Photo by Charles Deluvio on  Unsplash
Experiences

Married to a porn addict

Share this article:

He told me it was ‘the lesser of two evils. At least I’m not sleeping around with other women or chasing a second wife.’ I agreed. I knew at the point of marriage that my husband watched pornography. I didn’t think much of it. I thought it was a now and again thing, once in a blue moon. I never knew the dangers it carried. The slow deadly poison it would spread on my marriage.

Our marriage was an unusual one. We didn’t have any support from our parents. They never accepted our union. My husband and I became everything to one another: we were best friends and very much in love. We supported each other and met each other’s needs in all ways. But things began to change. I first realised the porn was a regular habit after our first child was born. I would open the computer to find pop-ups of large-breasted naked women. I would see a few seconds of a clip where a perfect sized blonde woman was performing oral acts on a man and other such things. How did I feel? Ugly. Useless. Inferior. Old. Wrinkly. Motherly.

I would shut down the pop-ups and cry. I cried that my husband was watching such forbidden things. I thought we were good practising Muslims. I thought we were building a family. I thought I was enough for him. The first few times when I confronted him he would say that they were just viruses and that he had never watched porn. I heard this excuse so many times that one day I went into his search history. I would not recommend this to anyone. The pain is not repairable. The visual scarring is not repairable.

I opened up all the links and left them to play on his computer. When he walked into the room he was shocked, to say the least. He didn’t deny anything. He apologised and said he wouldn’t do it again. He hugged me, and told me I was beautiful and how much he loved me. He told me he did it because he didn’t want to inconvenience me when I was tired from looking after our child. I believed him.

His kind words lasted a short while. The sex was still the same though. Aggressive at times, sex on demand, being called a ‘slut’, hearing him whisper ‘I want to f*ck you b*tch’ with no foreplay. I would lie back and allow it to happen. I would try to smile and enjoy it. I would try so hard to be a ‘good wife’. When I told him I was too tired, he told me that the angels would curse me. So I endeavoured to smile and relax so it wouldn’t be painful. Inevitably, I began to switch off. I didn’t realise it at the time because I was too busy trying to give him his rights and please him in all ways. But the scarring of seeing ‘teen porn’ sites was too much, the foul language, the ‘drop your pants… I’m done… what shall we eat?’ routine, the lack of intimacy: they all shaped the destruction of our relationship.

He wasn’t nasty about it, well not most of the time. During arguments he would criticize my appearance, my face and my body. His attitude towards me was very blasé. How could I expect anything better? Having my first child had changed me too. I was tired and felt very unattractive. I had severe stretch marks and my body shape had changed. I have always been petite, and I was even more so in comparison to porn models, so my confidence was low. I became an ‘in the dark only’ person. Even on our good days I still wouldn’t like him to even look at me. I would hide my face. I would always keep a top on to hide the stretchmarks.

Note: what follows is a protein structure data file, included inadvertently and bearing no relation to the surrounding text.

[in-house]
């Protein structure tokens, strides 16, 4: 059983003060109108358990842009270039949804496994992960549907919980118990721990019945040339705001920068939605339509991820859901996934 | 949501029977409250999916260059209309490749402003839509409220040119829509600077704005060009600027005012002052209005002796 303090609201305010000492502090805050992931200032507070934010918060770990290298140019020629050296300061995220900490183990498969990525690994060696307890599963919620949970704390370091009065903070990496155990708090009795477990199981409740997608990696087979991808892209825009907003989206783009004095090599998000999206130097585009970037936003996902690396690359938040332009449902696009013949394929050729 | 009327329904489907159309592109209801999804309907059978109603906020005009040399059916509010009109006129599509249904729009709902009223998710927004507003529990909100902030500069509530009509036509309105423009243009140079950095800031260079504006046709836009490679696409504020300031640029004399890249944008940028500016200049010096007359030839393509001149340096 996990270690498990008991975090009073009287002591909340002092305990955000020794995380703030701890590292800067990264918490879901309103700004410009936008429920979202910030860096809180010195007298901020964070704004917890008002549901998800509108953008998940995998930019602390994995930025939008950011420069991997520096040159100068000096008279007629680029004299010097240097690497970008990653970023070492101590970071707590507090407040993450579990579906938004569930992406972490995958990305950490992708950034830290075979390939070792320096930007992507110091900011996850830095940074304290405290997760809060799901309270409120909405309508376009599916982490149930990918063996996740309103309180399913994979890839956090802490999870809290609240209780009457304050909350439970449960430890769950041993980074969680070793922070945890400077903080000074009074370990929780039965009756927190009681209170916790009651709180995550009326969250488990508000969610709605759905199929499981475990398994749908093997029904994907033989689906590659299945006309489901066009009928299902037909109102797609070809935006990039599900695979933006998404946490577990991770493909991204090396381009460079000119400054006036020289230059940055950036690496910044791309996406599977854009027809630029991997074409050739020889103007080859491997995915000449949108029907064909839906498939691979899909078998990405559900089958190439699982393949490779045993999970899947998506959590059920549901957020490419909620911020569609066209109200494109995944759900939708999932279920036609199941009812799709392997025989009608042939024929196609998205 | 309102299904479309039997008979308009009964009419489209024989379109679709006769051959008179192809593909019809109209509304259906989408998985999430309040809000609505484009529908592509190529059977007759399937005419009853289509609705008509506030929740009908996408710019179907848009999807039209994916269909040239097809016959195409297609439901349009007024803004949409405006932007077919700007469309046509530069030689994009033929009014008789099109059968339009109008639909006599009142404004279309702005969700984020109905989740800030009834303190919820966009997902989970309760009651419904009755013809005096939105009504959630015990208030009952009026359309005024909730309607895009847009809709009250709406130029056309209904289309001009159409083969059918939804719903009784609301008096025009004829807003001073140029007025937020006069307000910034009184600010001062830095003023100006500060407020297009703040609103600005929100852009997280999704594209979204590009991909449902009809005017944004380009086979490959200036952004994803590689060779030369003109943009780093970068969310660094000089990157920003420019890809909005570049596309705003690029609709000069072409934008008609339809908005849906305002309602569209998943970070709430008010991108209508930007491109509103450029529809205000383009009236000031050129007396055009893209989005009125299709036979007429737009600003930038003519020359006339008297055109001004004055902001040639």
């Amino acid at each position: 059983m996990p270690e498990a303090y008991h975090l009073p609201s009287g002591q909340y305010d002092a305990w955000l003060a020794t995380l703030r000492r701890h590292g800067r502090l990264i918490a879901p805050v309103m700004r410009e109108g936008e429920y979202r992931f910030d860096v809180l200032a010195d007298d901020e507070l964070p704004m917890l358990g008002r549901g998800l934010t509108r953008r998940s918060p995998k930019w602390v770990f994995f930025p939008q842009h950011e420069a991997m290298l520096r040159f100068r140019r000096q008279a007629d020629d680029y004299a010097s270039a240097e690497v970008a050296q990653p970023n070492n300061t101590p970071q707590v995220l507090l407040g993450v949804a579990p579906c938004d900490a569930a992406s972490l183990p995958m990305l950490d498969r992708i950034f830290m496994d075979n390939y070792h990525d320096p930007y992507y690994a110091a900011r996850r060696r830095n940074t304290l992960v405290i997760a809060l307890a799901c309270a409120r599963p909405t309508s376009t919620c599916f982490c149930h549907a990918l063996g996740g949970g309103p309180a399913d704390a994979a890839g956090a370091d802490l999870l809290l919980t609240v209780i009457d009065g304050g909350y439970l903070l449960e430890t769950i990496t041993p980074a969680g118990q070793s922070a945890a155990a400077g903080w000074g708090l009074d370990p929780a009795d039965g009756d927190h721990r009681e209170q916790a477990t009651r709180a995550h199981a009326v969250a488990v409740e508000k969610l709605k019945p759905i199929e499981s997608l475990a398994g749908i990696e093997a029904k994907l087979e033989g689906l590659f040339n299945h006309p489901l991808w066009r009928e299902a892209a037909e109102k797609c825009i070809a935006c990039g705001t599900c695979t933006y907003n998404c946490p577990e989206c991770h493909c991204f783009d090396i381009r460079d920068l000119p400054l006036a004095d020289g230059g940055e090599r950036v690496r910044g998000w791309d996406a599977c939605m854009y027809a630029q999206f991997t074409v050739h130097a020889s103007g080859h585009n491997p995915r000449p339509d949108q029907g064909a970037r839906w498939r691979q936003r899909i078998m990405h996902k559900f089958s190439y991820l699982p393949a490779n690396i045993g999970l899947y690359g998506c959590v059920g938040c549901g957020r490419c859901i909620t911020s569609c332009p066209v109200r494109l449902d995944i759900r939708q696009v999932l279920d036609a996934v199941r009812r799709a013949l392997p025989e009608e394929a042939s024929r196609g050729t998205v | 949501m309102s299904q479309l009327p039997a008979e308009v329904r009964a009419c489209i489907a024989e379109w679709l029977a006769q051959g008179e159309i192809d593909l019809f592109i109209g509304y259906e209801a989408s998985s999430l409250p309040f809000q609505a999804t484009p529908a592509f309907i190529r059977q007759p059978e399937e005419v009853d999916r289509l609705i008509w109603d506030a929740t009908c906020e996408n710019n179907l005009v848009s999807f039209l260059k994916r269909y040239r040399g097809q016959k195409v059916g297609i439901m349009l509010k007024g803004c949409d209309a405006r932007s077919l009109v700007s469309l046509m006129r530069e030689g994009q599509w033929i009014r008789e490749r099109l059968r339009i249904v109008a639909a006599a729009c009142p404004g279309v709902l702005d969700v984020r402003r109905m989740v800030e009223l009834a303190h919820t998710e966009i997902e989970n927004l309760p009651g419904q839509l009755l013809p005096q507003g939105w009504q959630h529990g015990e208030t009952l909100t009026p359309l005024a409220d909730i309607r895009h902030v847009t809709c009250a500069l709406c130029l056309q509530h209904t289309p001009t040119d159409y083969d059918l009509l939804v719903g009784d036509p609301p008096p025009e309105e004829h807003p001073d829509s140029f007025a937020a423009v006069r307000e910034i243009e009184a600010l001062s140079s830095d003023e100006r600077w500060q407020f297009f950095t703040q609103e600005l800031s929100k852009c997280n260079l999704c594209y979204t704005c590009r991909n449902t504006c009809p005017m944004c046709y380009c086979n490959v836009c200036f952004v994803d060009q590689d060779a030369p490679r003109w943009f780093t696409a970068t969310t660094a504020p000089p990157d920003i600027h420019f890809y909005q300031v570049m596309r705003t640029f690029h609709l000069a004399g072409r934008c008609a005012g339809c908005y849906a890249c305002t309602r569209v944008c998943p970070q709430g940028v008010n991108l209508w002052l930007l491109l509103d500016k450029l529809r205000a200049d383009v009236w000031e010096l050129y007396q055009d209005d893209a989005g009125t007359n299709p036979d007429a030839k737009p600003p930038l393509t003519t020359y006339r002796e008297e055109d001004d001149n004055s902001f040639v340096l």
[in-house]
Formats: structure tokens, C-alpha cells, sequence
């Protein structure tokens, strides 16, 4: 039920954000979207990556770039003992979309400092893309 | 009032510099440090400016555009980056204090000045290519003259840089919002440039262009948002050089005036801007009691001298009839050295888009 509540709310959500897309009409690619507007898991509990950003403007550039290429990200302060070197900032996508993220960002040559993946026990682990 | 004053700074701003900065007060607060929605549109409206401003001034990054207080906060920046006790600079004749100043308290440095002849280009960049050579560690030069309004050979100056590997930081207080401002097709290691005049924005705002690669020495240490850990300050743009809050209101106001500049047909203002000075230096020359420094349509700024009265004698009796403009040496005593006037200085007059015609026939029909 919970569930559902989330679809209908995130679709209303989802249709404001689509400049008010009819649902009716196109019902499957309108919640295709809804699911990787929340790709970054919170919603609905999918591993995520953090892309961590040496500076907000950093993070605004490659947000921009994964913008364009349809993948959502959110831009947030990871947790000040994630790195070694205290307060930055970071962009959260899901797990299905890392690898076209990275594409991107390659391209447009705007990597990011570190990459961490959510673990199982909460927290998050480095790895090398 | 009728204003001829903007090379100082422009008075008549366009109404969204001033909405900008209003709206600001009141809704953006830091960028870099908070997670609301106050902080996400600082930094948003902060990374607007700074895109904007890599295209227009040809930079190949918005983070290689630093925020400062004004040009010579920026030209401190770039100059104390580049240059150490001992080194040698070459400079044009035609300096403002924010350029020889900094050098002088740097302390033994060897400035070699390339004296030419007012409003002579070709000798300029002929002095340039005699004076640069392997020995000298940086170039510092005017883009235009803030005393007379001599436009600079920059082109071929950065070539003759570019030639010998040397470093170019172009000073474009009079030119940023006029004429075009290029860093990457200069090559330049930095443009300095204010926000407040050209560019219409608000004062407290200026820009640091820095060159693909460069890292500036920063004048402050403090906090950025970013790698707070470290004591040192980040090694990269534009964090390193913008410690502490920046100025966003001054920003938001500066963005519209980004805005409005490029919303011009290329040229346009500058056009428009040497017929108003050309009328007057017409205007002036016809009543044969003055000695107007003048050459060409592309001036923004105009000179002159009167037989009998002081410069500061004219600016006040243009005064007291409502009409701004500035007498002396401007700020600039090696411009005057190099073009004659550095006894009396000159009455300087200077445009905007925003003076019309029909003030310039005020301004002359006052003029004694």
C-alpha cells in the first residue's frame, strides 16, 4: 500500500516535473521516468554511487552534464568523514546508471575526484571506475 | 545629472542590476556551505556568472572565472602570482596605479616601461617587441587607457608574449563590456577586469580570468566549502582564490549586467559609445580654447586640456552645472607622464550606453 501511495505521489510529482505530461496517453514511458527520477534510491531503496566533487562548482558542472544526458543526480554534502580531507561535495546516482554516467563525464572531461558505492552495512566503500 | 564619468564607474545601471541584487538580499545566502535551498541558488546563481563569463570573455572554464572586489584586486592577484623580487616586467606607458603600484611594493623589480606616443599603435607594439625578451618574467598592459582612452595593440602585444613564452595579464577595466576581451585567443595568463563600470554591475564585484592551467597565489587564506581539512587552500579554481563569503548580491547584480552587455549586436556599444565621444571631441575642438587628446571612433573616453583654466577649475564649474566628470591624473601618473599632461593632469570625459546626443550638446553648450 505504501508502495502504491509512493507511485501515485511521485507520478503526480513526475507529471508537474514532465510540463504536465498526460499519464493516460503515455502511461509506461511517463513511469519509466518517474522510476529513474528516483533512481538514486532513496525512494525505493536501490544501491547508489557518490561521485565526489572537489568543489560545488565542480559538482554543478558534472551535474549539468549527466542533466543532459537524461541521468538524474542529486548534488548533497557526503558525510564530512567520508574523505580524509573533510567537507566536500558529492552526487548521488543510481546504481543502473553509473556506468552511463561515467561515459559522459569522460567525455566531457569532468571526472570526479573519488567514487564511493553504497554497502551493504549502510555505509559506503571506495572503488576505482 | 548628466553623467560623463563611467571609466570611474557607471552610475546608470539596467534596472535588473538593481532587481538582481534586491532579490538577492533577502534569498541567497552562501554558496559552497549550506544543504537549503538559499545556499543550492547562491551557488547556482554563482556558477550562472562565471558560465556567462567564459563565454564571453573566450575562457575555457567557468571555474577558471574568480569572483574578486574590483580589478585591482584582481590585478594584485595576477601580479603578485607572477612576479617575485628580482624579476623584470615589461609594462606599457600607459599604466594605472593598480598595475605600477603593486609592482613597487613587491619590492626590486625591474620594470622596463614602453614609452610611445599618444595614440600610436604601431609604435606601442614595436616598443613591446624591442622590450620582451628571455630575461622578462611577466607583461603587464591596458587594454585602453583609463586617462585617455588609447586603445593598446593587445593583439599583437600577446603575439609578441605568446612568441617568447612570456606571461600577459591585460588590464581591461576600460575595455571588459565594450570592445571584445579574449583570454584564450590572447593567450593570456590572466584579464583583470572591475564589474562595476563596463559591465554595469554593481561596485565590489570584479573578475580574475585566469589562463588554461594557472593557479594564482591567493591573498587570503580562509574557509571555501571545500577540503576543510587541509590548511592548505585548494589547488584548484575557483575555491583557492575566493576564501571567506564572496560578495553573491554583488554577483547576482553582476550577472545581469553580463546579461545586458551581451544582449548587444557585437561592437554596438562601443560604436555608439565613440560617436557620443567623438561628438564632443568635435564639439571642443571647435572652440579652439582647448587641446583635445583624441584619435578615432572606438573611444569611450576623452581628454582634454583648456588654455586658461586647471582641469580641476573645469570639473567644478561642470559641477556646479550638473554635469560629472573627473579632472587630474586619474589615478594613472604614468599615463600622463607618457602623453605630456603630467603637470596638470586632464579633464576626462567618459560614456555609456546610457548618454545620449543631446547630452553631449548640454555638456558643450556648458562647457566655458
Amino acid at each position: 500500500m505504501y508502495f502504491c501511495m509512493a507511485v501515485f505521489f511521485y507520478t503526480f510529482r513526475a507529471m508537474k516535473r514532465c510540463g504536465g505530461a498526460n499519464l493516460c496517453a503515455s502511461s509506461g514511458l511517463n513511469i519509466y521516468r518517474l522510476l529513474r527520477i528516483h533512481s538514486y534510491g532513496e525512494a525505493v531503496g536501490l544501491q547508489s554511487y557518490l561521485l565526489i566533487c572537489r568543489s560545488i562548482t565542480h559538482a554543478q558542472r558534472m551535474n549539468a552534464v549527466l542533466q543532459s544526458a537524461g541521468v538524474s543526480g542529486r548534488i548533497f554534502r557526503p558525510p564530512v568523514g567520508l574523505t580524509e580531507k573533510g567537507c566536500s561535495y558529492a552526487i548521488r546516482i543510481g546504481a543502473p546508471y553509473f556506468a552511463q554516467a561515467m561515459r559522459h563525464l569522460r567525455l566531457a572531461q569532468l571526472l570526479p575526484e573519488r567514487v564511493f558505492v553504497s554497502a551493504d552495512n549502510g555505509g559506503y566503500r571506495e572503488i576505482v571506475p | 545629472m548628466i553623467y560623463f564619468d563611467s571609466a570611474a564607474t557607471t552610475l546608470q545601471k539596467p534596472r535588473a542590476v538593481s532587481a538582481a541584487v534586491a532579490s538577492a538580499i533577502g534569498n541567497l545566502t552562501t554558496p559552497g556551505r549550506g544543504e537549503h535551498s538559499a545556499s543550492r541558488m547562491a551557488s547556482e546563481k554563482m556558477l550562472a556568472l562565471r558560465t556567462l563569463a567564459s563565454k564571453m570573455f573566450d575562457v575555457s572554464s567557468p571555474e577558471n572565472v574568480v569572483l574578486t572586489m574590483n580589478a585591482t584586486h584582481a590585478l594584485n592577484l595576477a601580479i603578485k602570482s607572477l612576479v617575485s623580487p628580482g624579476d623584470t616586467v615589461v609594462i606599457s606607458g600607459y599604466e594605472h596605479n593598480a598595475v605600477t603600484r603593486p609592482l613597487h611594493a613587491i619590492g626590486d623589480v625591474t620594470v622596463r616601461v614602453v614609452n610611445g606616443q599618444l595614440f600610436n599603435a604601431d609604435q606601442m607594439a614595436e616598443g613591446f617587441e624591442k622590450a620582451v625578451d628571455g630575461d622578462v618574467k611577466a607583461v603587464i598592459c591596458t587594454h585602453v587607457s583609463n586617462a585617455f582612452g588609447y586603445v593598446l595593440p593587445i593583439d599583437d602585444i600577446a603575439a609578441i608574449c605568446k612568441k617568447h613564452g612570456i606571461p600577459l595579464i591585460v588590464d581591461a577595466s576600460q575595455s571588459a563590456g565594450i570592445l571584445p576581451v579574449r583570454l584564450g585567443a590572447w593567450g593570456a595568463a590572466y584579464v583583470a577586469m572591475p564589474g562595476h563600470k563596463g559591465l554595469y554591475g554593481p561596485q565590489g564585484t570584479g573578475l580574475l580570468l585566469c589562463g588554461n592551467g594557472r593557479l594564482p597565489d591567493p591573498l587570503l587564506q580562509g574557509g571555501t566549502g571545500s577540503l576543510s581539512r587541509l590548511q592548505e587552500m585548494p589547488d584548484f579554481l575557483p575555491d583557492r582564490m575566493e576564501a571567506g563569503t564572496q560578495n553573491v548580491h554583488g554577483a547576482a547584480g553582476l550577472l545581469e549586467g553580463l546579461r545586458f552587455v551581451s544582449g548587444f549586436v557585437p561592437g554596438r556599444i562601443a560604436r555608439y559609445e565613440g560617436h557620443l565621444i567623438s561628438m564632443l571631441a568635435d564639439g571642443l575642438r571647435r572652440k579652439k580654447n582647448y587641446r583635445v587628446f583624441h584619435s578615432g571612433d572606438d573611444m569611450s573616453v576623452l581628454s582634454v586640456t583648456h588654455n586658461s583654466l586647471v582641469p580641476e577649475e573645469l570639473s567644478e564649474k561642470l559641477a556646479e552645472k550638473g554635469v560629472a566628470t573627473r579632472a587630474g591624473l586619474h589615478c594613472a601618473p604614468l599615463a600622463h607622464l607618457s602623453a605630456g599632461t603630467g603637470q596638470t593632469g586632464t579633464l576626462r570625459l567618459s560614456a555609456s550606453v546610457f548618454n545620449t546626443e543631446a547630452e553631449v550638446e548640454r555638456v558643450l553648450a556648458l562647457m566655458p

I was vulnerable in my own marriage.  I was allowing this to happen.

As for him, his pornography addiction dragged him away from his prayers. That very single factor affected his life. He didn’t pray so he stayed away from good people. He didn’t want their virtues to make him feel bad or guilty about himself. He secluded himself from family and friends because he wasn’t working either. His pornography became a comfort to him, a way to relax and fall asleep. Unwind.

My ‘submissive’ attitude only worsened the situation. If I had had the strength to stop him, get him to seek help by counselling, put extra security on devices, speak to an imam, his parents or family, then perhaps I could have changed things. We are no longer married. He says he hasn’t watched pornography for ten months, ever since I got a khula divorce from him.

I believe that any man that is so deeply into pornography is using it as an escape from their own inferiority complex. They are hiding in their subconscious feelings some underlying issue which they are not addressing, whether it is work, family problems, growing up in a dysfunctional household, or witnessing different types of abuse from their father. There is a lack of knowledge of religion and this leads to viewing women as objects with no value, who are unworthy of respect, or they simply have an over active sex drive driven from exposure to pornography at a young age. I see pornography as an addiction like alcohol: it may feel good at the time but it spreads through your marriage like poison.

I have written this article as a warning. I urge any sister who is suffering with this issue to seek support immediately. Do not think it will pass. Do not allow it to become the norm because ‘everyone does it’. Know your rights. Know that you are worth a considerable amount more than being in a relationship with a porn addict.

Share this article: